The alarming rates of species extinction is amplifying the calls for conservation. Wildlife activists are aggressively urging people to protect the endangered species, in addition to the strict anti-poaching laws that are in place. But what if I tell you that there are species which you can actually kill, or devour in order to protect the environment?
Surprised? Don't be. Because it's true! Here's a list of nine flora and fauna that you do not need to feel guilty about destroying.
This is 30 cm-long venomous creature which is currently playing havoc in the US waters. Marked with zebra strips, but named the Lionfish, this marine monster is preying on other species of fish and reportedly has the potential to reduce their population by 90%.
The extent of the threat can be gauged from the decision by the National Oceanic and Atmospheric Administration (NOAA) to lead a campaign to put the lionfish on menus. Several environmental organisations have also held special events to catch the invasive species. A lionfish recipe book is also out on the shelves.
According to media reports, the US faces $50 million worth of annual damages because of this species. These wild pigs compete for food and space with native wildlife species like deer and turkey. They also feed on eggs and newly-hatched young of certain species, threatening their population. How can you solve the problem? Bacon is how.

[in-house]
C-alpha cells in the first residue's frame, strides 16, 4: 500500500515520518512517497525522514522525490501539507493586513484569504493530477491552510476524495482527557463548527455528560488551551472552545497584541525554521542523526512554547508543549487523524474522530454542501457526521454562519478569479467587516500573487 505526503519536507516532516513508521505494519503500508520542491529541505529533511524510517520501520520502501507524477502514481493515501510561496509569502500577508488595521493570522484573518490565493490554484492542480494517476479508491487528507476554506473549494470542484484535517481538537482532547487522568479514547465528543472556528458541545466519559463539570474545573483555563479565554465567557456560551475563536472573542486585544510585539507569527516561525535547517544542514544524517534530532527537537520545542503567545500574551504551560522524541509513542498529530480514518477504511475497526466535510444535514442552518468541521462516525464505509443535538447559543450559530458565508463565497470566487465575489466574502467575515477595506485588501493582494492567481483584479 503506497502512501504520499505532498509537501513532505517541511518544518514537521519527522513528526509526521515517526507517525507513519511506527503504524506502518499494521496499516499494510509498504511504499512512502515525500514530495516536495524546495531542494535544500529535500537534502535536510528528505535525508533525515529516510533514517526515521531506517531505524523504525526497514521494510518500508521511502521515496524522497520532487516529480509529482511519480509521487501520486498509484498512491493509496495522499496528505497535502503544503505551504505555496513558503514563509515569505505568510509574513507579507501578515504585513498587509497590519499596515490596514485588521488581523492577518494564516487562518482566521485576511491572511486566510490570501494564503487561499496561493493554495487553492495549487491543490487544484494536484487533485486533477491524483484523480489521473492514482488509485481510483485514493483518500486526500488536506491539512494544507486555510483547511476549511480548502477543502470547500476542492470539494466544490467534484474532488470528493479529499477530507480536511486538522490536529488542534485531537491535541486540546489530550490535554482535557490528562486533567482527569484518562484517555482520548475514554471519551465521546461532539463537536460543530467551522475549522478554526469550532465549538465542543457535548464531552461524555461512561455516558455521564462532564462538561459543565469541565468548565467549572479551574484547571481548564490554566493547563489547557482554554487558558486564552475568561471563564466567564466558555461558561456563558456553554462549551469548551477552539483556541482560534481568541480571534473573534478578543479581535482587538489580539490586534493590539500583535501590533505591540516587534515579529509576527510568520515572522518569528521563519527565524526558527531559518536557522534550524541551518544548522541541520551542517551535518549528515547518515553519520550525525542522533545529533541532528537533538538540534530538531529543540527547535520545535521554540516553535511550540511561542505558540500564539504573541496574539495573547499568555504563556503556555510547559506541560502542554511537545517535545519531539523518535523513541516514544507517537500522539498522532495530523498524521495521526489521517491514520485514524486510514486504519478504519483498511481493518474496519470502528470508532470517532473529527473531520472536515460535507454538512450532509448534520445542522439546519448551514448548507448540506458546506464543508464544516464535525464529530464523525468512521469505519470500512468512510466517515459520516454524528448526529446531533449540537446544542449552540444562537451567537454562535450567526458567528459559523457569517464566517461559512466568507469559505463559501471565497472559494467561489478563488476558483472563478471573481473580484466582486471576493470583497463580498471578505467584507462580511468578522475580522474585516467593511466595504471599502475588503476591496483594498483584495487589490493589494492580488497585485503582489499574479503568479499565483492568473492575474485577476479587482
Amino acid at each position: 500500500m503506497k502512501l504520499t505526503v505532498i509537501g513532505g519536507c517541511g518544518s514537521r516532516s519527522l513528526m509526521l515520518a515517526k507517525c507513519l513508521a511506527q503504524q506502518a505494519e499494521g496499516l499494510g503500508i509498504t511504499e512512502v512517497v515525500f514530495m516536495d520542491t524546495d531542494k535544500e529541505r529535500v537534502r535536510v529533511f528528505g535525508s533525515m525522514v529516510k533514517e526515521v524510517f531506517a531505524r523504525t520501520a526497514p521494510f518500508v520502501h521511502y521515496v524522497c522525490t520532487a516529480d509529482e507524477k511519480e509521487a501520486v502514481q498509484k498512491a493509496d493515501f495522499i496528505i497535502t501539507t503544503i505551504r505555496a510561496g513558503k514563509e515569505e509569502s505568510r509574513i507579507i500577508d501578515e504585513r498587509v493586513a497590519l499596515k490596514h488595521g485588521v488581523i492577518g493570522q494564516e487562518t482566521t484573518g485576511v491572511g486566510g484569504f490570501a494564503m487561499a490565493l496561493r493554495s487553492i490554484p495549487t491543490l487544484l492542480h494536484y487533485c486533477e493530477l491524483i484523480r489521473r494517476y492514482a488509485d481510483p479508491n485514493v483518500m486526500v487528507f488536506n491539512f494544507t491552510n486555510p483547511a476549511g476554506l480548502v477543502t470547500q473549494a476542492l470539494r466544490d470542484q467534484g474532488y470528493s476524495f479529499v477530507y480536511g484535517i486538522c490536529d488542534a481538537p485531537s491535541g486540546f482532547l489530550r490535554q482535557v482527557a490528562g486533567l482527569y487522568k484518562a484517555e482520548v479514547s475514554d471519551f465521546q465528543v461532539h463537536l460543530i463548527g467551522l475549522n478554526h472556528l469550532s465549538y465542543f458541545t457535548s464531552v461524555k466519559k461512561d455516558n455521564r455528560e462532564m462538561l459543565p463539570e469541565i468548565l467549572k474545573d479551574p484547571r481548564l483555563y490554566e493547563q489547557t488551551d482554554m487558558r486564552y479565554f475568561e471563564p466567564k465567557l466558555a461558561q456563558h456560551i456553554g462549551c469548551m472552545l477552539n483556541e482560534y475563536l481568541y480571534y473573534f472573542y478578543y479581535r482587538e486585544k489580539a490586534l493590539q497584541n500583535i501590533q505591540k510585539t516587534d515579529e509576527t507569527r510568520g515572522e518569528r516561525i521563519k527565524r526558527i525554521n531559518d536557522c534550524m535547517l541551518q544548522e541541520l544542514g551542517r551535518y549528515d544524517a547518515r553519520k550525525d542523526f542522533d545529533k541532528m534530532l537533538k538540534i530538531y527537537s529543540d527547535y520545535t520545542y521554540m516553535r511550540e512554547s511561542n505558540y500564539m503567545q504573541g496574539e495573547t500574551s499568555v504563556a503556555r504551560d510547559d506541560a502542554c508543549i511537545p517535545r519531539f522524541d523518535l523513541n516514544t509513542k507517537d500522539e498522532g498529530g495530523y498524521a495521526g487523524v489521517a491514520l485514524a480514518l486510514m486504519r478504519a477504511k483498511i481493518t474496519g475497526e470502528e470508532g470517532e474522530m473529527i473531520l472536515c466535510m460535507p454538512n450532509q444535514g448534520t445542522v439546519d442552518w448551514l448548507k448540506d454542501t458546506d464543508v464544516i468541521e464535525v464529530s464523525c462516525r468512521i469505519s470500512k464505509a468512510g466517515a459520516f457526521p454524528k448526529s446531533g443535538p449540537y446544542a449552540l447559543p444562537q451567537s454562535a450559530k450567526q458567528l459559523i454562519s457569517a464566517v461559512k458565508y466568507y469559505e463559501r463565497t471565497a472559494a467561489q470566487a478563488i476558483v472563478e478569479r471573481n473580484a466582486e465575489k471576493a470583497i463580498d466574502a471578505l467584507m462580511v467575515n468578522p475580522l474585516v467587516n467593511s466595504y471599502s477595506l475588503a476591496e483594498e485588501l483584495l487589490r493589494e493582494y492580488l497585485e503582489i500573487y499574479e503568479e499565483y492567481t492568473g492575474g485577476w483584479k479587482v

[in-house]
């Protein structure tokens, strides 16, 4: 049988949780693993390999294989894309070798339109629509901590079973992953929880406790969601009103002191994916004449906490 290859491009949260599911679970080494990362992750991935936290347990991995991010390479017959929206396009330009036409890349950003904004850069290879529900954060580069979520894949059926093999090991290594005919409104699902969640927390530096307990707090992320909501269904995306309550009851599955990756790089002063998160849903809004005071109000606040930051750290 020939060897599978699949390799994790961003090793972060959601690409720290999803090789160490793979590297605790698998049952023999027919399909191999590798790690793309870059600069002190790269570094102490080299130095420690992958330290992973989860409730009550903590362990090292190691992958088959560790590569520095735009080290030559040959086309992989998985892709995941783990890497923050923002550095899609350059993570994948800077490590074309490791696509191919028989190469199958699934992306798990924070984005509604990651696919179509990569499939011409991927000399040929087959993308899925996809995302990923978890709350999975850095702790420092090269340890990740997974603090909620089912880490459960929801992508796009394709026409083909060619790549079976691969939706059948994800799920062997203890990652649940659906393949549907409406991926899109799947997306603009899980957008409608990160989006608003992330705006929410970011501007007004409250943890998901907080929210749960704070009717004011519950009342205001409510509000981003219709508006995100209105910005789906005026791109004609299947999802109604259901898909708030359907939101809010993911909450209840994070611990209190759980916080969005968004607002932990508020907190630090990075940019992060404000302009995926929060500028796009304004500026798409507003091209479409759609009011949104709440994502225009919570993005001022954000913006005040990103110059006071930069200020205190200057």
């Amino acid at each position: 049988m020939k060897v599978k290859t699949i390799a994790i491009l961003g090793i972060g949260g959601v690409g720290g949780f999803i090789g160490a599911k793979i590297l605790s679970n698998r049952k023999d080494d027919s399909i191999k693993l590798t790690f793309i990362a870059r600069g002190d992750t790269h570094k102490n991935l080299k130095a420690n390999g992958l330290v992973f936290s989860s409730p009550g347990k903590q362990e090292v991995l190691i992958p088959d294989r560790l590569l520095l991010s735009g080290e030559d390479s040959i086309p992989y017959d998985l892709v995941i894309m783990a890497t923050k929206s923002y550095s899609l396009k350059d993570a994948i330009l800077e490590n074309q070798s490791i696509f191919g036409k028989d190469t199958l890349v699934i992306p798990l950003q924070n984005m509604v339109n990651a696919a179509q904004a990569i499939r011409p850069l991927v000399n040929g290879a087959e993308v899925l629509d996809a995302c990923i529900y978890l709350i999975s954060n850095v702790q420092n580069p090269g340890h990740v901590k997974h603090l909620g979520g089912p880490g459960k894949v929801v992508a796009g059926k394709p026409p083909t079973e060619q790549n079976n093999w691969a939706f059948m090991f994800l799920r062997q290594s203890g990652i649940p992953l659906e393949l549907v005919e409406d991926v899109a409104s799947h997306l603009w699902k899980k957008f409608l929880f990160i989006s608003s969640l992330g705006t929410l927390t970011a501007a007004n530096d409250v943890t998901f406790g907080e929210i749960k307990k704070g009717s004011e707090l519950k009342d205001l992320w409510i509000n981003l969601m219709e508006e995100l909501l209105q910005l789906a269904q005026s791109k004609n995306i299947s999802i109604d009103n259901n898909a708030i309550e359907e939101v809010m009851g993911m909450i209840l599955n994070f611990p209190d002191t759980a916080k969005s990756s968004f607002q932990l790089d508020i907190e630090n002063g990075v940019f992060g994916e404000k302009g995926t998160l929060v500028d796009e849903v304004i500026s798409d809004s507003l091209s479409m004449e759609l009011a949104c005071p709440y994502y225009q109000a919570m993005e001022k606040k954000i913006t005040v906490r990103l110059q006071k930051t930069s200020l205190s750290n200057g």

Also known as the cabbage head jellyfish, this aquatic wonder is both beautiful and dangerous in equal measure. It is eaten as a popular salad ingredient in Asia - a great way to control the jellyfish that mercilessly feeds on other aquatic species.
This fish may not appear that scary at first look. But you would be surprised to know that there are extensive measures being carried out to prevent its population growth. In some lakes of Minnesota, US, the infestation of these fishes has been so grave that they now form 90% of the river's biomass is now invasive Asian carp.
An aggressive coloniser, this particular weed is considered to be troublesome in stagnant water bodies, drainage channels and marshy lands in India. With a name like that, it's no wonder this species has proved to be this unpopular.
The green monster became notorious after it feeds voraciously on shellfish of Washington waters in 1998, proving to be a menace.
Considered to be a noxious weed, this species finds its origin in Japan and has been spreading across southern US at the rate of 150,000 acres (610 km) annually.
This particular insect invaded India during 1990-91. It feeds on several economically-important crops like cucumber, snake gourd, bottle gourd, pumpkin, watermelon, beans, spinach, gerbera and marigold.
The bull frog is another dominant invasive species . It is highly prized for its succulent legs - that have found their way into a number of cuisines.